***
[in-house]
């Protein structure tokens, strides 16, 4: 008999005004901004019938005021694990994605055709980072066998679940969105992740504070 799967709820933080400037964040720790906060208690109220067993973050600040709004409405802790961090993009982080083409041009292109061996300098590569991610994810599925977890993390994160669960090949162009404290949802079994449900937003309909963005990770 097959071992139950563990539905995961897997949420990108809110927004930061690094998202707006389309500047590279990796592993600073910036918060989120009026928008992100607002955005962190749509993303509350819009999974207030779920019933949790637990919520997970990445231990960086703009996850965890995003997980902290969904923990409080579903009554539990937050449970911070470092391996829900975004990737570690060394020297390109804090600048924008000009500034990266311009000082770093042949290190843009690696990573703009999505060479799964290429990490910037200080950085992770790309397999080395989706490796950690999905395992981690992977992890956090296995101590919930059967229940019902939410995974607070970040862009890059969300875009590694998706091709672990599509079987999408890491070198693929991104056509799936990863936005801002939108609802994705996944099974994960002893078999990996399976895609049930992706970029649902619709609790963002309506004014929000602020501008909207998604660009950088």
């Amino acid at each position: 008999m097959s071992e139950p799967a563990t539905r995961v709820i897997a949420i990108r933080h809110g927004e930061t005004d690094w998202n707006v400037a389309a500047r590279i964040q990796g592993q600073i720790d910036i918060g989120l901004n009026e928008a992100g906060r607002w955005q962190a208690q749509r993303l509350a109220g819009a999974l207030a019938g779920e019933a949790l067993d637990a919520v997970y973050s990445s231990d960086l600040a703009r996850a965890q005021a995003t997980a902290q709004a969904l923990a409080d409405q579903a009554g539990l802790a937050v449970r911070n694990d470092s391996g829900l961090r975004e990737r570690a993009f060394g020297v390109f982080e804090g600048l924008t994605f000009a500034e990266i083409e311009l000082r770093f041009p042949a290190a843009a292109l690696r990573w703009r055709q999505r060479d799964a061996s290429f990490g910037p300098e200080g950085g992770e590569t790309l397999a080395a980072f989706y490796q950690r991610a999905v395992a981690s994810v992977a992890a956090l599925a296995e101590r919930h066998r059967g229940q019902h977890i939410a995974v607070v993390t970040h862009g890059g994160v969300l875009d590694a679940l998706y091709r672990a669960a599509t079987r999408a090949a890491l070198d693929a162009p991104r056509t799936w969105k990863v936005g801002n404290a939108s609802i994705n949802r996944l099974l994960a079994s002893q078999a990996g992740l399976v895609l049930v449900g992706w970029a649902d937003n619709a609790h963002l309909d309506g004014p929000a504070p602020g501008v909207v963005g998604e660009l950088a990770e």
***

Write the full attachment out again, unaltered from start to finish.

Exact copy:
[in-house]
């Protein structure tokens, strides 16, 4: 008999005004901004019938005021694990994605055709980072066998679940969105992740504070 799967709820933080400037964040720790906060208690109220067993973050600040709004409405802790961090993009982080083409041009292109061996300098590569991610994810599925977890993390994160669960090949162009404290949802079994449900937003309909963005990770 097959071992139950563990539905995961897997949420990108809110927004930061690094998202707006389309500047590279990796592993600073910036918060989120009026928008992100607002955005962190749509993303509350819009999974207030779920019933949790637990919520997970990445231990960086703009996850965890995003997980902290969904923990409080579903009554539990937050449970911070470092391996829900975004990737570690060394020297390109804090600048924008000009500034990266311009000082770093042949290190843009690696990573703009999505060479799964290429990490910037200080950085992770790309397999080395989706490796950690999905395992981690992977992890956090296995101590919930059967229940019902939410995974607070970040862009890059969300875009590694998706091709672990599509079987999408890491070198693929991104056509799936990863936005801002939108609802994705996944099974994960002893078999990996399976895609049930992706970029649902619709609790963002309506004014929000602020501008909207998604660009950088």
């Amino acid at each position: 008999m097959s071992e139950p799967a563990t539905r995961v709820i897997a949420i990108r933080h809110g927004e930061t005004d690094w998202n707006v400037a389309a500047r590279i964040q990796g592993q600073i720790d910036i918060g989120l901004n009026e928008a992100g906060r607002w955005q962190a208690q749509r993303l509350a109220g819009a999974l207030a019938g779920e019933a949790l067993d637990a919520v997970y973050s990445s231990d960086l600040a703009r996850a965890q005021a995003t997980a902290q709004a969904l923990a409080d409405q579903a009554g539990l802790a937050v449970r911070n694990d470092s391996g829900l961090r975004e990737r570690a993009f060394g020297v390109f982080e804090g600048l924008t994605f000009a500034e990266i083409e311009l000082r770093f041009p042949a290190a843009a292109l690696r990573w703009r055709q999505r060479d799964a061996s290429f990490g910037p300098e200080g950085g992770e590569t790309l397999a080395a980072f989706y490796q950690r991610a999905v395992a981690s994810v992977a992890a956090l599925a296995e101590r919930h066998r059967g229940q019902h977890i939410a995974v607070v993390t970040h862009g890059g994160v969300l875009d590694a679940l998706y091709r672990a669960a599509t079987r999408a090949a890491l070198d693929a162009p991104r056509t799936w969105k990863v936005g801002n404290a939108s609802i994705n949802r996944l099974l994960a079994s002893q078999a990996g992740l399976v895609l049930v449900g992706w970029a649902d937003n619709a609790h963002l309909d309506g004014p929000a504070p602020g501008v909207v963005g998604e660009l950088a990770e």